EEF response to the apprenticeship levy funding guidance

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EEF has responded to the government's consultation on the new apprenticeship levy funding guidance.

Key findings from EEF's recent apprenticeship levy funding survey

 The guidance has not filled manufacturers with confidence

  •  Two in five (41%) said the guidance leaves too many questions unanswered.
  •  Over a quarter (28%) said the guidance has made their company more concerned about the levy.
  •  Only 25% said the government has answered their company’s outstanding questions on the levy.
  •  Some 13% said the guidance is too complicated for their business to understand how the levy will work.
  •  Only 3% said their company now feels fully prepared for the Apprenticeship Levy.

The delay to the guidance has had some, but limited, impact on companies’ apprenticeship recruitment

plans

  •  Two-thirds (66%) said the delay hasn’t affected their recruitment plans.
  •  Over one in five (21%) however have deferred recruitment of apprentices.
  •  A handful (6%) have increased recruitment this year to be funded under the current model and 5% have decided against recruiting apprentices in the foreseeable future.

Greater flexibility will allow levy-payers to spend their vouchers

  •  Only 4% of respondents said their company is confident they will be able to use up all their levy vouchers.
  •  Seven in ten (69%) said that extending the use of vouchers to other training will give their company more confidence that they will be able to spend their levy vouchers.
  •  Two-thirds (66%) said allowing employers to use their vouchers on the wider costs associated with recruiting and training apprentices would allow them to do so and 25% said the government should extend their use to traineeships also.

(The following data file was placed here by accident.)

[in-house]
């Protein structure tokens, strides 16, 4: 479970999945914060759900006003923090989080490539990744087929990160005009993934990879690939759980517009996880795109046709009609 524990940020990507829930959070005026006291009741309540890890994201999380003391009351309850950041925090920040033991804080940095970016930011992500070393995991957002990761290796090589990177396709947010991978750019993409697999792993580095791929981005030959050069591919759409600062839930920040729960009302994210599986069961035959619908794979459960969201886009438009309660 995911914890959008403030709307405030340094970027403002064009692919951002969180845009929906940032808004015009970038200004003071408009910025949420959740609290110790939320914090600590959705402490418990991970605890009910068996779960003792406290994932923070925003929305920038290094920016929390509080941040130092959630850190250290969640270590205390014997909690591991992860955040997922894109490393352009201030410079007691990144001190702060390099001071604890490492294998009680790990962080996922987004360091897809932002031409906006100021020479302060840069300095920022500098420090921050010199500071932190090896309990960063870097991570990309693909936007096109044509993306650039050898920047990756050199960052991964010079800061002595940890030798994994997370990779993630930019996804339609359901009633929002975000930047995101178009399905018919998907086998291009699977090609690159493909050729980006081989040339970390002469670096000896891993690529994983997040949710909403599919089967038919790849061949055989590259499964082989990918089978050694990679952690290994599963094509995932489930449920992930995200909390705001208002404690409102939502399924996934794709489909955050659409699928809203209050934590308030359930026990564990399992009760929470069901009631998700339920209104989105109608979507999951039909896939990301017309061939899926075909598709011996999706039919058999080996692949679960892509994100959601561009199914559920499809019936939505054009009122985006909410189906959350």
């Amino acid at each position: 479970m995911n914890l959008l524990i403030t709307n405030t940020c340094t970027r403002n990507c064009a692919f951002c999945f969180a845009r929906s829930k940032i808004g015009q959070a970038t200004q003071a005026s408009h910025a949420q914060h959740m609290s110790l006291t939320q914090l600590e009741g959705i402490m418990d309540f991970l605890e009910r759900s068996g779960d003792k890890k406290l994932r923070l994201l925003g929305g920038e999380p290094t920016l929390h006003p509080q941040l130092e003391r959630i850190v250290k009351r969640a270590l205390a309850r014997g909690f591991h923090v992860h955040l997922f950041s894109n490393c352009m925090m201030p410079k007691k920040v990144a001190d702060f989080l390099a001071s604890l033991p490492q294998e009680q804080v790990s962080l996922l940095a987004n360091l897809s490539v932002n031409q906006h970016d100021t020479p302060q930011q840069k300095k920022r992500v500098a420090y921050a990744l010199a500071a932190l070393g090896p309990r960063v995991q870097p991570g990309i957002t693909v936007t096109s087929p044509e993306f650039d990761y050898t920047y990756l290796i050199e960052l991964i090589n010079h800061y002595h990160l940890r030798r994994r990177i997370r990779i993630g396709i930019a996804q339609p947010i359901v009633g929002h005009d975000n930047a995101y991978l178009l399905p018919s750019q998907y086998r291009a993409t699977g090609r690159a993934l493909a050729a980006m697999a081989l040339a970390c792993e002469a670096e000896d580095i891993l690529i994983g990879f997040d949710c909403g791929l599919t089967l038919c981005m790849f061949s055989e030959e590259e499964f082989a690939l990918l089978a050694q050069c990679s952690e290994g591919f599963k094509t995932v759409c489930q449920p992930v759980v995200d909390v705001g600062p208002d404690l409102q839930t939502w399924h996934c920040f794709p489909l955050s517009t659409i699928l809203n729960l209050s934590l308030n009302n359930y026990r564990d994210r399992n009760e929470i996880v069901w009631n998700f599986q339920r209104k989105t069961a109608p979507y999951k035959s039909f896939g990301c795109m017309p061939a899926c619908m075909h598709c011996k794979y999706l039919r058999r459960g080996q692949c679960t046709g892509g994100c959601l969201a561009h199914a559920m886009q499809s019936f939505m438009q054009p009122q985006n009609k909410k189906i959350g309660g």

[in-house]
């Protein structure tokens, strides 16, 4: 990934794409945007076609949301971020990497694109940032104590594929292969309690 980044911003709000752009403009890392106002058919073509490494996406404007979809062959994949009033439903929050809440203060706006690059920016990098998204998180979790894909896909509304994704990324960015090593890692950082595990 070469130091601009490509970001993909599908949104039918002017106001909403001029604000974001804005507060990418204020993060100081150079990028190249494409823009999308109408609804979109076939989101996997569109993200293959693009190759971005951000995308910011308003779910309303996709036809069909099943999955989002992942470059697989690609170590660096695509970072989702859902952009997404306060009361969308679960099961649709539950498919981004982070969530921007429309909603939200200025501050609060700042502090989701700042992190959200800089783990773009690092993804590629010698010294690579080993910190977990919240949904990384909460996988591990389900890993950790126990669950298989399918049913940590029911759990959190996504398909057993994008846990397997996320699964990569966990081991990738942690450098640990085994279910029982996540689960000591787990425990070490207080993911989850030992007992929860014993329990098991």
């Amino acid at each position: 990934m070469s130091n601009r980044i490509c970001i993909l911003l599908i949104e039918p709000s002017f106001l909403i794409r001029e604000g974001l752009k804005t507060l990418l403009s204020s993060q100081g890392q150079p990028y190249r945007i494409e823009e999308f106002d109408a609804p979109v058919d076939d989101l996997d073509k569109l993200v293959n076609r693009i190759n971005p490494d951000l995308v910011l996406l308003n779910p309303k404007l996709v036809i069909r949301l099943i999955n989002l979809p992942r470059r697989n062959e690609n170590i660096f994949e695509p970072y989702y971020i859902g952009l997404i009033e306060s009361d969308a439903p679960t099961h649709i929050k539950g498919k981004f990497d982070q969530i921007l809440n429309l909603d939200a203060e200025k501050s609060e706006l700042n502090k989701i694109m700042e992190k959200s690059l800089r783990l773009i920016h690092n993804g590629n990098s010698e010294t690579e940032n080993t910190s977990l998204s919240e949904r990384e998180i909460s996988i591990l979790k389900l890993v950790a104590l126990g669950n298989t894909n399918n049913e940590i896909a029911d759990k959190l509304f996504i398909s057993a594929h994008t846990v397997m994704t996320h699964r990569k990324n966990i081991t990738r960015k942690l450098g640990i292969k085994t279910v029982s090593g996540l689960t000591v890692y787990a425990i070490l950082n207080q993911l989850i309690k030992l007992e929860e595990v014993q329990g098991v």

•  Over half (54%) said that extending the lifetime of the vouchers will enable employers to spend their vouchers and 33% said allowing the employer to agree their payment schedules with provider.

The levy won’t result in a large amount of new training

  •  Two in five (41%) of respondents will take no action in response to the apprenticeship levy.
  •  Almost half (45%) will look to turn existing training into apprenticeships.
  •  Just under one in five (19%) will increase manufacturing and engineering apprenticeship recruitment with one in five (20%) will increase apprentice recruitment in other disciplines.

Manufacturers maintain that a delay is needed

  •  Over half of respondents (57%) agreed the levy should be delayed until the system is fit for purpose. 
  •  A quarter (24%) agree it should be delayed in light of economic uncertainty and one in five said it should be delayed until after the Government has identified its Industrial Strategy.
  •  Nearly one in five (18%) said it should be scrapped entirely.

 EEF's key recommendations

1) Delay the apprenticeship levy – there remain major question marks over the design of the new levy and digital system. It lacks flexibility and does not give employers control of their own funds. Delaying its introduction would buy the Government some much-needed additional time to work with industry on ironing out some of the major wrinkles. The levy should also align with the academic cycle.

2) Extend the lifetime of vouchers for levy-vouchers – the average EEF member apprenticeship lasts up to 4 years, yet their levy vouchers will only last 18 months. Moreover, some companies (particularly mid-size companies) recruit every other year. This will make it increasingly difficult for levy paying employers to use their vouchers.

3) Give employers greater flexibility to spend their vouchers on training and training costs – Manufacturers are clearly not confident in spending their vouchers. Employers want to see greater flexibility on what they can spend their levy vouchers on to wider training as well as costs associated with apprentice recruitment and traineeships.

4) SMEs need further support to get involved in the design of new standards – the new funding model incentivises employers to deliver apprenticeship standards, which in general attract more funding. However, SMEs are not as engaged in this process as larger firms, particularly those in niche sectors. Government should work closely with trade bodies to increase SME involvement in this process, without burdening small employers.

 

Download our full response below.

 

Author

Head of Education & Skills Policy

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